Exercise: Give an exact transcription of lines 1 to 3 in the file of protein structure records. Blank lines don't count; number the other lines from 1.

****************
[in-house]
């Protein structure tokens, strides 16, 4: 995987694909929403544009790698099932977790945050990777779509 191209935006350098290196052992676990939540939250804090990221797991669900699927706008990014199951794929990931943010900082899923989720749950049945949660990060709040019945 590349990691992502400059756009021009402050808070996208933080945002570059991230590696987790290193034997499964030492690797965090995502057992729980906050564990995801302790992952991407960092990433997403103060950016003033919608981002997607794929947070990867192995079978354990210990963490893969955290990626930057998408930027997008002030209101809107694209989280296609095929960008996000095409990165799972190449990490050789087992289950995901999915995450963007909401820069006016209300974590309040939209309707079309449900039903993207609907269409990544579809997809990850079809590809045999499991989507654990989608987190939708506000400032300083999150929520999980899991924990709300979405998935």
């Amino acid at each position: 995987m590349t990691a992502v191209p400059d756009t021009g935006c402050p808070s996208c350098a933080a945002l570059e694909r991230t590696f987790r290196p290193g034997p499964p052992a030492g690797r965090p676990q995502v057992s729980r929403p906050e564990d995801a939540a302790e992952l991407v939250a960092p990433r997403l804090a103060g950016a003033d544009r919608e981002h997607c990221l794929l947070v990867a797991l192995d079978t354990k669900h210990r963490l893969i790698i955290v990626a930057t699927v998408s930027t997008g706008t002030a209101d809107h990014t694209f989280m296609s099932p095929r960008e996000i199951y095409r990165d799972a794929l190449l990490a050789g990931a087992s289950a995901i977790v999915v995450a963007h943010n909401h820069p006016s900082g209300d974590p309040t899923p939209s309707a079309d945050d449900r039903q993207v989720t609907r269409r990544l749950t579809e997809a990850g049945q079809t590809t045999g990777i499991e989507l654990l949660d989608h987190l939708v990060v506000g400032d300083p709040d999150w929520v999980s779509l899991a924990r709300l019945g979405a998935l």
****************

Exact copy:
[in-house]
């Protein structure tokens, strides 16, 4: 995987694909929403544009790698099932977790945050990777779509 191209935006350098290196052992676990939540939250804090990221797991669900699927706008990014199951794929990931943010900082899923989720749950049945949660990060709040019945 590349990691992502400059756009021009402050808070996208933080945002570059991230590696987790290193034997499964030492690797965090995502057992729980906050564990995801302790992952991407960092990433997403103060950016003033919608981002997607794929947070990867192995079978354990210990963490893969955290990626930057998408930027997008002030209101809107694209989280296609095929960008996000095409990165799972190449990490050789087992289950995901999915995450963007909401820069006016209300974590309040939209309707079309449900039903993207609907269409990544579809997809990850079809590809045999499991989507654990989608987190939708506000400032300083999150929520999980899991924990709300979405998935």
């Amino acid at each position: 995987m590349t990691a992502v191209p400059d756009t021009g935006c402050p808070s996208c350098a933080a945002l570059e694909r991230t590696f987790r290196p290193g034997p499964p052992a030492g690797r965090p676990q995502v057992s729980r929403p906050e564990d995801a939540a302790e992952l991407v939250a960092p990433r997403l804090a103060g950016a003033d544009r919608e981002h997607c990221l794929l947070v990867a797991l192995d079978t354990k669900h210990r963490l893969i790698i955290v990626a930057t699927v998408s930027t997008g706008t002030a209101d809107h990014t694209f989280m296609s099932p095929r960008e996000i199951y095409r990165d799972a794929l190449l990490a050789g990931a087992s289950a995901i977790v999915v995450a963007h943010n909401h820069p006016s900082g209300d974590p309040t899923p939209s309707a079309d945050d449900r039903q993207v989720t609907r269409r990544l749950t579809e997809a990850g049945q079809t590809t045999g990777i499991e989507l654990l949660d989608h987190l939708v990060v506000g400032d300083p709040d999150w929520v999980s779509l899991a924990r709300l019945g979405a998935l």